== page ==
When working with your caterer, or negotiating a catering deal, it can be helpful to know some of the terminology, or common words, that caterers use. And you’d be surprised just how many of these come from the French language. Just look at this list! Here is some of the catering lingo you need to know.
Amuse-bouche: The chef may want to surprise you, tempt you or stimulate your palate with a bite-sized morsel called an amuse-bouche. The term literally means to “amuse the mouth.”
Hors d’oeuvres: These are small appetizers served in advance of the main meal.
Canapé: This is a specific type of bite-sized appetizers, often served on a small piece of bread like a baguette slice or cracker.
Apéritif: A generally-dry alcoholic beverage served before the meal and designed to stimulate the appetite.
Bisque: A thick and creamy soup beginning with a shellfish broth.
Croquette: a small round bite created from finely-minced meat, fish or vegetable, dipped in egg and breadcrumbs, and fried.
Herbes de Provence: a blend of dried herbs normally found in France’s Provence region that includes rosemary, thyme, oregano, marjoram, and savory. They are normally used in stews or with grilled foods.
Al dente: A term often used with pasta to indicate the length of cooking time that allows the pasta to retain its firmness.
Flambé: The technique of adding alcohol like rum, brandy or cognac to a dish and igniting it to create flames.
Sauté: To cook small pieces of food quickly in a fat over a relatively high heat.
Frenching: The process to remove the meat, fat and cartilage from rib bones on beef, pork or lamb by cutting between the rib bones with a paring knife.
Mise en place: Prepping all the ingredients, like dicing vegetables or measuring spices, and putting them in easy-to-access places prior to beginning the cooking process.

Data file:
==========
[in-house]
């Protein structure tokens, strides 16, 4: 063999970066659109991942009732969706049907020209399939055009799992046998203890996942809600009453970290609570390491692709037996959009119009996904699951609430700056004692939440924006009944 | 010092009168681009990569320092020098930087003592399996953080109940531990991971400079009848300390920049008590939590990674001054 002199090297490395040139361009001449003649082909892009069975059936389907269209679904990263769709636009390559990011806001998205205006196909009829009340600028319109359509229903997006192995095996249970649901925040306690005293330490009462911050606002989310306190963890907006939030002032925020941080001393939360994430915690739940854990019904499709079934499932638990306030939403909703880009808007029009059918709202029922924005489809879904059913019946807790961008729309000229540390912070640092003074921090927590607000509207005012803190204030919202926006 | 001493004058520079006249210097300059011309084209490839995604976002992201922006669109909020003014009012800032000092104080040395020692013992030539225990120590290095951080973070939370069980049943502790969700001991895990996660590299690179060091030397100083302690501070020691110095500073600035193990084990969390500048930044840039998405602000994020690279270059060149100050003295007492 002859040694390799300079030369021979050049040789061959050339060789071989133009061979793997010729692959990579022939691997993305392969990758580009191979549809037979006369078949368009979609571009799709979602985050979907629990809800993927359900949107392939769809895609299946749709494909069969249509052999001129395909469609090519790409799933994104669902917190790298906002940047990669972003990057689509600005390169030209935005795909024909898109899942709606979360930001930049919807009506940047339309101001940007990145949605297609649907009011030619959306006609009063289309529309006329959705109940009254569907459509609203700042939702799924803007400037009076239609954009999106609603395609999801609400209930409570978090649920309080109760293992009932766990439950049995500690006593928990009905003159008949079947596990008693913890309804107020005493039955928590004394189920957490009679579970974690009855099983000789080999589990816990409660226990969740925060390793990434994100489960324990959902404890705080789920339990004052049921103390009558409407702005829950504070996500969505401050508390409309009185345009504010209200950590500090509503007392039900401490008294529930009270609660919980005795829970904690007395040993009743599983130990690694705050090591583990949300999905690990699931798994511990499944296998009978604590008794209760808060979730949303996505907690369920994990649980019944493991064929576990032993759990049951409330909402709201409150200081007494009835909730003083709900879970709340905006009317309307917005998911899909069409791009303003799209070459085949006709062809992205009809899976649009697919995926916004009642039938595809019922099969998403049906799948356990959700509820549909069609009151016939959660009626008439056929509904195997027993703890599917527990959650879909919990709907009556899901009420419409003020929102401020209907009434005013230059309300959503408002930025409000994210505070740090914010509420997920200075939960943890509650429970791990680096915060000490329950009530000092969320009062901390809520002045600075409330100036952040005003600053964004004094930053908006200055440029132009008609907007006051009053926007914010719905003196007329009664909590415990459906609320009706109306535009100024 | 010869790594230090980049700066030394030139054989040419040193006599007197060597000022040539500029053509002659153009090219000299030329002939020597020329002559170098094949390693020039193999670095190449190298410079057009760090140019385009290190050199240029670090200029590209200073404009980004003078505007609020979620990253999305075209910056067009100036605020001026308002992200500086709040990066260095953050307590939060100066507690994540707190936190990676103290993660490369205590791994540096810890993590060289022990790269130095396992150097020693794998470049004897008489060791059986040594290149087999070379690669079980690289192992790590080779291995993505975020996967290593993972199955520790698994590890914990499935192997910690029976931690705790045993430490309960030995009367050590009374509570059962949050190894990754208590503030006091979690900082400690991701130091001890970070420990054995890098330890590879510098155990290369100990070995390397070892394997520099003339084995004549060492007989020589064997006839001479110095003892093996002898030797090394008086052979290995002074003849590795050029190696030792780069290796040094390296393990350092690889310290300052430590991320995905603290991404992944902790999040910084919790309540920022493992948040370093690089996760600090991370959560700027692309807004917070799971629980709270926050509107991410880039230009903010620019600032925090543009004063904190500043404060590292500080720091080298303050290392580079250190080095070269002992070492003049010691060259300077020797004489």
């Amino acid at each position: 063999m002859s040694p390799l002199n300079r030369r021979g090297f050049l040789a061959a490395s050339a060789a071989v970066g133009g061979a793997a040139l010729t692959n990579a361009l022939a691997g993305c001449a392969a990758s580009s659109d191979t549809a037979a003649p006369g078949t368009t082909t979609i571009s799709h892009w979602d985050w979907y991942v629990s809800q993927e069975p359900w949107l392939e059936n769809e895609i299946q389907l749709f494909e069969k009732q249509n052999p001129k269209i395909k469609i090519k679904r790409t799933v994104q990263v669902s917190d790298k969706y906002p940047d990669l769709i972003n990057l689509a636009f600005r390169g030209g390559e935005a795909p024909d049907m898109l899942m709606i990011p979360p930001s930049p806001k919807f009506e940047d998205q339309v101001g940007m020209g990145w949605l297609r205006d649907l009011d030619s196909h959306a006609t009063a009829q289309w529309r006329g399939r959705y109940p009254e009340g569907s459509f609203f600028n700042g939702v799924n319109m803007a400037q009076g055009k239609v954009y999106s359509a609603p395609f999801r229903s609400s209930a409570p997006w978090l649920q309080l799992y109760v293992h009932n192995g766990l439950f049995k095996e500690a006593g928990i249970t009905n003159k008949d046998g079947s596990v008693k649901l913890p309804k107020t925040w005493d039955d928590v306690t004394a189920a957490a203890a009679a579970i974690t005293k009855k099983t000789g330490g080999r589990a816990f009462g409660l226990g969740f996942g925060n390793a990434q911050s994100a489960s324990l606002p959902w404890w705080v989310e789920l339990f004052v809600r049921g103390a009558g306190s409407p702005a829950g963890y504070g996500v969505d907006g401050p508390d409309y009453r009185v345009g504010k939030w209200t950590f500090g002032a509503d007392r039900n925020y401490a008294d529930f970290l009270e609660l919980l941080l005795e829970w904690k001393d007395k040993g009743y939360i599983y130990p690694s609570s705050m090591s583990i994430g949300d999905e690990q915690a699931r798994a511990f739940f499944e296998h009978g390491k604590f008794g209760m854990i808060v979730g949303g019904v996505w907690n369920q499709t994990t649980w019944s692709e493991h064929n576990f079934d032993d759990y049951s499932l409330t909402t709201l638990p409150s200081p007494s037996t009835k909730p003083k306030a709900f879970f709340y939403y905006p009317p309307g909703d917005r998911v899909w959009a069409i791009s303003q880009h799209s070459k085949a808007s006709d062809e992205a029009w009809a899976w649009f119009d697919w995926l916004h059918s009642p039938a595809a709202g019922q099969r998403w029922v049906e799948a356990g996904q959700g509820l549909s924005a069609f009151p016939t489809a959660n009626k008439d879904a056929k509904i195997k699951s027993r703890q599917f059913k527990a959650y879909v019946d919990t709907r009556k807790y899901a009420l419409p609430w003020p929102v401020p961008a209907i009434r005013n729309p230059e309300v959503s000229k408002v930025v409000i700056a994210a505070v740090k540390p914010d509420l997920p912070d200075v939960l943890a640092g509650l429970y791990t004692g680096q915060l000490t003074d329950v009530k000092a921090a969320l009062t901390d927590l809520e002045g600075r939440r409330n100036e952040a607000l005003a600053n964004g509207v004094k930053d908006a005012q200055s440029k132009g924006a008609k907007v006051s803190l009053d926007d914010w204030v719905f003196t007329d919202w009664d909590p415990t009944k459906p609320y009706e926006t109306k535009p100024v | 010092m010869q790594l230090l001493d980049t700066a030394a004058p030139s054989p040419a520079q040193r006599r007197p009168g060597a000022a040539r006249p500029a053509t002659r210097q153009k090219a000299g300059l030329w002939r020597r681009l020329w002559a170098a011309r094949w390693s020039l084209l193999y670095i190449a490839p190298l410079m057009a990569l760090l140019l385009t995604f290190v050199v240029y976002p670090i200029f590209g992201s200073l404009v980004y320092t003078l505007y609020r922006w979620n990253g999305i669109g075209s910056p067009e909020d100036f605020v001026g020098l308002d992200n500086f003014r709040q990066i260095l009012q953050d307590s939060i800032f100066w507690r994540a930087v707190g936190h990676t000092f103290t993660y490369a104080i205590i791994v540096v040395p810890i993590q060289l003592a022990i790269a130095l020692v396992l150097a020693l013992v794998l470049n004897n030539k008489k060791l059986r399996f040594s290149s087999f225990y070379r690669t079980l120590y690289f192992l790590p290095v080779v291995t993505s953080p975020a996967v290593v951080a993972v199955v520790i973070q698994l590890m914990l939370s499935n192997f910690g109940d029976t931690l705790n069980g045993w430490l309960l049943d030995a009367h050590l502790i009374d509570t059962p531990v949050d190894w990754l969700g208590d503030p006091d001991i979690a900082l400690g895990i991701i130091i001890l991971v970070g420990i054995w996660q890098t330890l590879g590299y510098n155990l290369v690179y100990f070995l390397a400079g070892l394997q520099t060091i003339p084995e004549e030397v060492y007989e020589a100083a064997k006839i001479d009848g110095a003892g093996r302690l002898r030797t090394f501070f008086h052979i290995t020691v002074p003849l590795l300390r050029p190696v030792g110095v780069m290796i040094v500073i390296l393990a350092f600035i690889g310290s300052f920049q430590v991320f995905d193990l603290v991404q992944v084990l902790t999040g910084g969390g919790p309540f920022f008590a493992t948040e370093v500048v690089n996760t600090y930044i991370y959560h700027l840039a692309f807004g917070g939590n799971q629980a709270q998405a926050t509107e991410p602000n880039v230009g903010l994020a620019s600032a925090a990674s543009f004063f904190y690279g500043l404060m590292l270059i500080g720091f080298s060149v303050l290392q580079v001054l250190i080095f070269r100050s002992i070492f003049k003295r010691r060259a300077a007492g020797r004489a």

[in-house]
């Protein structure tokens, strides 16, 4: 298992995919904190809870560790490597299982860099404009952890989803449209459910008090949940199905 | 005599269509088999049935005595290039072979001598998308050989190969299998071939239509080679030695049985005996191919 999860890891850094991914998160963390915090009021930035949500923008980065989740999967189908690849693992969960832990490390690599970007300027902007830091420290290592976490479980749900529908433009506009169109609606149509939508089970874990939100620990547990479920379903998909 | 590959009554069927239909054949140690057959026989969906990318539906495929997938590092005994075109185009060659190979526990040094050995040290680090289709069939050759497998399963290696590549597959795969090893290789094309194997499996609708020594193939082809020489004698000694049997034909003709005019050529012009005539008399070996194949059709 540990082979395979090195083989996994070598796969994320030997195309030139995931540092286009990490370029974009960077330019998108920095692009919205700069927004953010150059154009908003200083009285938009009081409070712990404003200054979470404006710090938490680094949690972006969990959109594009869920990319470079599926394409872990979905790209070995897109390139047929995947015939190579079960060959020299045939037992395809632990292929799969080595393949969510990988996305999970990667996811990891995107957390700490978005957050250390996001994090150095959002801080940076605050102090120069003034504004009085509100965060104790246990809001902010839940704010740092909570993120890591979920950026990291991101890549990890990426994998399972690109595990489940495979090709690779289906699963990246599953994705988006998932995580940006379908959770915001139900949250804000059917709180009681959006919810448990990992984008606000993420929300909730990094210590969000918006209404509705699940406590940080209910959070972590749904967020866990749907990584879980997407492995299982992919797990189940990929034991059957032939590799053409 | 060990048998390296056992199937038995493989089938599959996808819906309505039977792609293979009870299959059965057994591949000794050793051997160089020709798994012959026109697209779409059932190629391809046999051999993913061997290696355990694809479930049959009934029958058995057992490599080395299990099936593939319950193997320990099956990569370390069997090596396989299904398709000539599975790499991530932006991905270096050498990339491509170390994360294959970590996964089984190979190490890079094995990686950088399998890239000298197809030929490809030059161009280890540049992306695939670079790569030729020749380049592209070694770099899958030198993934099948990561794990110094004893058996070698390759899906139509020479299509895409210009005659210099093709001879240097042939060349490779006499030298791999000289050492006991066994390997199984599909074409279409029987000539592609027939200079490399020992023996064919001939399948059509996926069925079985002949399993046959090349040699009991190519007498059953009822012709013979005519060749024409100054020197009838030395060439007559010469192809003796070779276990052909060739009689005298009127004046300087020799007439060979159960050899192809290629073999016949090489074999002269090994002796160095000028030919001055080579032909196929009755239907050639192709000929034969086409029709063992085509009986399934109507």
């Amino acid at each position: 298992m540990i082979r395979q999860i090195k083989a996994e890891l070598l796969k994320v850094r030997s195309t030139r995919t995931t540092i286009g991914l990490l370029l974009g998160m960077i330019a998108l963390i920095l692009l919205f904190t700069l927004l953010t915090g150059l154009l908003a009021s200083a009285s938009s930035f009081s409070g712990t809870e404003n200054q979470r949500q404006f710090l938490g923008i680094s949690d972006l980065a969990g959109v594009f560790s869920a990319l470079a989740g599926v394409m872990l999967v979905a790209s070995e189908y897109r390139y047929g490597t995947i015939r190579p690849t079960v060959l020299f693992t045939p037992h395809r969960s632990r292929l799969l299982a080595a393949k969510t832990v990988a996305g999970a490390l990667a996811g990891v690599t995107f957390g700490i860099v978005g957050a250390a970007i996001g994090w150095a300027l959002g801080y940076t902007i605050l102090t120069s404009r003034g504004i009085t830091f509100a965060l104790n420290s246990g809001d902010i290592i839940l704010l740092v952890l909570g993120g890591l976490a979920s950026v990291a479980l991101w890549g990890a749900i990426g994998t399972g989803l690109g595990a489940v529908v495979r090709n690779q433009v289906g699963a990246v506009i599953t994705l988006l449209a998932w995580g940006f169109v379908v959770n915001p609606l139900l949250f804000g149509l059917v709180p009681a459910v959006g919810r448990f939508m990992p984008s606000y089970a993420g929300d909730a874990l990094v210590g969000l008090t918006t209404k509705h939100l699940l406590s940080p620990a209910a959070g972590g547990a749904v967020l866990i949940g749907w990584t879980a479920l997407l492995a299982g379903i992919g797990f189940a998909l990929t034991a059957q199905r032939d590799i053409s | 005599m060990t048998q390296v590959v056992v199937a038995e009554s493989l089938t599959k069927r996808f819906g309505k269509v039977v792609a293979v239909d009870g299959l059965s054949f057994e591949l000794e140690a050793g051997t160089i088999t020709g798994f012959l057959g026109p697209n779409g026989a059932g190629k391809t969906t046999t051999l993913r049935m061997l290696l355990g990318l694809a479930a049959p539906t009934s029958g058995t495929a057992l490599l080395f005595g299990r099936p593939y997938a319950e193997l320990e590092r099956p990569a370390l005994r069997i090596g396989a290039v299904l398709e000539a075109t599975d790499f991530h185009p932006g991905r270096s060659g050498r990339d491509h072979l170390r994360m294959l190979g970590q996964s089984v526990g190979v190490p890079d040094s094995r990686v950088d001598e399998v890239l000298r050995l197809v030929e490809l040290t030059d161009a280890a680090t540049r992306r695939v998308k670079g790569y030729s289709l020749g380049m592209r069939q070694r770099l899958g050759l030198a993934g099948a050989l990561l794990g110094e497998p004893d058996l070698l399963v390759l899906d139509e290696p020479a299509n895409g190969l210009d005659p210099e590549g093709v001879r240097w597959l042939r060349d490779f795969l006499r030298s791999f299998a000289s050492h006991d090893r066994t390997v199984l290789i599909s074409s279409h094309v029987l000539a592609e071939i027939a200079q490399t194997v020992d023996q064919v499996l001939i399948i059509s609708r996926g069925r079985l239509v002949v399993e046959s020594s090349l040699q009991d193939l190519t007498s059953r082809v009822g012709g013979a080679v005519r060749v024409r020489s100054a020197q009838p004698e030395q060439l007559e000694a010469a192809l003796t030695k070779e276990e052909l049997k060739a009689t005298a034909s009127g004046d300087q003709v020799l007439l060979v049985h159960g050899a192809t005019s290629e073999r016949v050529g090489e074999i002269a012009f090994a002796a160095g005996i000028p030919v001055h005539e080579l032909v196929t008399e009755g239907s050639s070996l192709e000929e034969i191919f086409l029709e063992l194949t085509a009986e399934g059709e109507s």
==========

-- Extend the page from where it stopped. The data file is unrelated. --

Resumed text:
Au jus: A meat served with its own natural juices.
Au gratin: Meaning a dish sprinkled with breadcrumbs, cheese or both, and browned.
Buerre blanc: A white sauce made with butter and lemon juice, often served with fish.
Roux: A cooked mixture of flour and butter (or another fat) that adds richness and a nutty flavor, along with thickening properties to gravy, sauces, stews and soups.
Filet: A boneless piece of meat, fish or poultry.
Crepe: a flat, thin savory or sweet pancake that is rolled around a filling. Savory crepes can be filled with meats, cheeses and vegetables, and sweet, or dessert, crepes often feature fruits, jam and chocolate.
Galette: Dough that is rolled out into a circle and topped with fruit, then baked to create an open-faced-type tart.
À la mode: You often hear this French term used when ordering ice cream atop your apple pie. It refers to any dessert topped with ice cream.
Maison Culinaire—Your International Caterer
Maison Culinaire helps you prepare a catering menu that is exclusively yours—no matter what cuisine you choose from around the globe. As an International caterer, we can prepare foods from almost any country’s cuisine—including French! Our executive chef—Chef Sus—began her cooking career as partner of a French restaurant, and works tirelessly to learn about foods from different cultures.
Now that you ‘speak the lingo,’ give Maison Culinaire a call. When you want impeccable food, artistry and flawless service, there is no other choice than Maison Culinaire. Contact us for catering for your wedding, office, or special event. Serving clients throughout Northern Virginia, Maryland and Washington, DC.